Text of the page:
USC's counseling and psychiatry services underwent significant changes during the pandemic — the price of counseling became more affordable for students, and counseling and psychiatry shifted to being conducted primarily online.
The price of counseling and psychiatry historically depended on whether a student paid the student health fee. Counseling and psychiatry services for part-time students who haven't paid the fee were higher.
For all full-time students at USC, the student health fee is included in tuition, and costs $190 per semester. The student health fee covers a number of expenses, including primary care office visits, women's health office visits, sexual health consultations and even 10 free counseling sessions for mental health.
The price of counseling dropped significantly since the start of the pandemic. In 2019, counseling ranged from $62-105 per session for students that paid the student health fee and used up all 10 free sessions. This semester however, the price of counseling is $10 per session for students who have paid the fee and already used their 10 free sessions.
For psychiatry, on the other hand, the prices have increased slightly. In 2019, the price of psychiatry intakes and follow-ups ranged from $20-30 whereas this semester psychiatry intakes are $60 and $40 for follow-ups.
Deborah Beck, chief health officer and associate vice president for health and well-being, noted that even though the price of psychiatry has increased, it's still much cheaper at USC than it is in the community.
"That probably in the community is $400 plus, and ours right now is $60," Beck said.
Additionally, USC decided to make some changes to its summer fees for counseling and psychiatry. Historically, students who are taking classes during the summer and paying the health fee have paid cheaper prices for counseling than students who aren't enrolled in classes.
Last summer, due to the pandemic, USC applied a $10 flat fee per session for every student seeking counseling regardless of whether they paid the health fee.
This summer, students enrolled in classes who pay the fee will receive 10 free sessions and then be charged $10 for additional sessions. For students who aren't enrolled in classes and haven't paid the fee, every session is $15 this summer.
Dr. Elizabeth-Clare Porter, interim director of counseling and psychiatry, recounted how hectic things were in her department when the campus shut down last March.
"At that point, we knew we couldn't keep doing the appointments that we had in person, but we didn't have any way to see people virtually at that time," Porter said. "So for the next few weeks, I mean, we kept track of everybody who had an appointment, everybody was calling every student individually to like make sure that they had their medications, see where they were, see if we could help them, you know, touch base with a psychiatrist in their area."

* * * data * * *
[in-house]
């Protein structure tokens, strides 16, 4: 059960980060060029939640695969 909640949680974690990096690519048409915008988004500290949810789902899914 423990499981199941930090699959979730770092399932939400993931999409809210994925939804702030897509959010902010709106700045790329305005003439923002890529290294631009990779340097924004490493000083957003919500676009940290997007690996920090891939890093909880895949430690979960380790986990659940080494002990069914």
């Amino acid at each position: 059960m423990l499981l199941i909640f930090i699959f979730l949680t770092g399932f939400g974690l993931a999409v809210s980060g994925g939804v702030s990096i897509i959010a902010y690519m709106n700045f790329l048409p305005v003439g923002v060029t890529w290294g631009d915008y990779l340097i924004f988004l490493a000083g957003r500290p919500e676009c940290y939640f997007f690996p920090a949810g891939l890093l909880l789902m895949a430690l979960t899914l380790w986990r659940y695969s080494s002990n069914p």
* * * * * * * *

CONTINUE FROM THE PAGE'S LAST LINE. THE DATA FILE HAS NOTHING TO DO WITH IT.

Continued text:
Porter said that the university quickly mobilized to create a way for counseling to be conducted virtually.
"Within in a few weeks we developed the capability of doing virtual services, and then we were pretty much able to see people as we would [before]," Porter said.
This shift to tele-counseling and teletherapy shows that the university has adapted its approach to mental health. This semester, 75% of counseling is conducted virtually while only 25% is conducted in person, according to Beck.
Aside from being able to conduct individual counseling virtually, the department of counseling and psychiatry also figured out how to virtually conduct group sessions last semester as well, and since then, all of the in-person services are now available virtually.
Artem Arefyev, a higher education and student affairs graduate student, said that he found his tele-counseling appointment helpful. However, he said it was frustrating how long it took to be able to speak to someone.
"While the actual meeting was helpful, I feel like — maybe a little frustrating in a sense of just how long it took from initial, 'I want to talk to someone,' to having a — like a consultation appointment, then actually speaking with a professional," Arefyev said.
Mathis Kreuzburg, a first-year exercise science student, didn't find USC tele-counseling services useful at all.
"I feel like really developing a connection in-person with a therapist is really important, and you can't do that through a computer screen," Kreuzburg said. "You can't even connect with teachers through a computer screen about, you know, what you're learning, so how are you supposed to connect with someone about yourself?"
Porter said that there are pros and cons to tele-counseling, but one of the big positives is that it provides convenience for students.
"A lot of the students like not having to come to park at the Bull Street Garage, or having to be in any specific place," Porter said. "So I think it's mixed, depending on kind of what the preference of the person is, but I think that we've been able to successfully give people mental health care in the ways that they needed it."